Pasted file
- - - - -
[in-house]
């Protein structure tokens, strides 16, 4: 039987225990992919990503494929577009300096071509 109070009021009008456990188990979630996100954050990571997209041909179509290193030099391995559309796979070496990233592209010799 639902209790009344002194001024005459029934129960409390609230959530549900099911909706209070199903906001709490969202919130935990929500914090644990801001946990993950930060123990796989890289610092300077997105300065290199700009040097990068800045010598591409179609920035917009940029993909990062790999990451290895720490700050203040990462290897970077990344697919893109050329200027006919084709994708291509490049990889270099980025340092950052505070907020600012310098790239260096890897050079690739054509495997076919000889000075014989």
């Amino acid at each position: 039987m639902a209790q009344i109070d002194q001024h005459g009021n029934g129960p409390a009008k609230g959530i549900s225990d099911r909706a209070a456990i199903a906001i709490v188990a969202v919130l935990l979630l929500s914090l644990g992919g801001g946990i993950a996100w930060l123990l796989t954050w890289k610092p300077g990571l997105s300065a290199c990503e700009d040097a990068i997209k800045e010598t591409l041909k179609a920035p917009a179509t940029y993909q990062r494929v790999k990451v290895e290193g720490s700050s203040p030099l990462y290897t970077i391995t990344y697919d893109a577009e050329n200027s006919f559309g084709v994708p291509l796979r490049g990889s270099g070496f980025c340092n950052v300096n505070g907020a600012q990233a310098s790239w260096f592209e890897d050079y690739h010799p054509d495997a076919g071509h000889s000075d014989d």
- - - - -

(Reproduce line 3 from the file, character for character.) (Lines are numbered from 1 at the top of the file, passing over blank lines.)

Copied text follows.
């Amino acid at each position: 039987m639902a209790q009344i109070d002194q001024h005459g009021n029934g129960p409390a009008k609230g959530i549900s225990d099911r909706a209070a456990i199903a906001i709490v188990a969202v919130l935990l979630l929500s914090l644990g992919g801001g946990i993950a996100w930060l123990l796989t954050w890289k610092p300077g990571l997105s300065a290199c990503e700009d040097a990068i997209k800045e010598t591409l041909k179609a920035p917009a179509t940029y993909q990062r494929v790999k990451v290895e290193g720490s700050s203040p030099l990462y290897t970077i391995t990344y697919d893109a577009e050329n200027s006919f559309g084709v994708p291509l796979r490049g990889s270099g070496f980025c340092n950052v300096n505070g907020a600012q990233a310098s790239w260096f592209e890897d050079y690739h010799p054509d495997a076919g071509h000889s000075d014989d």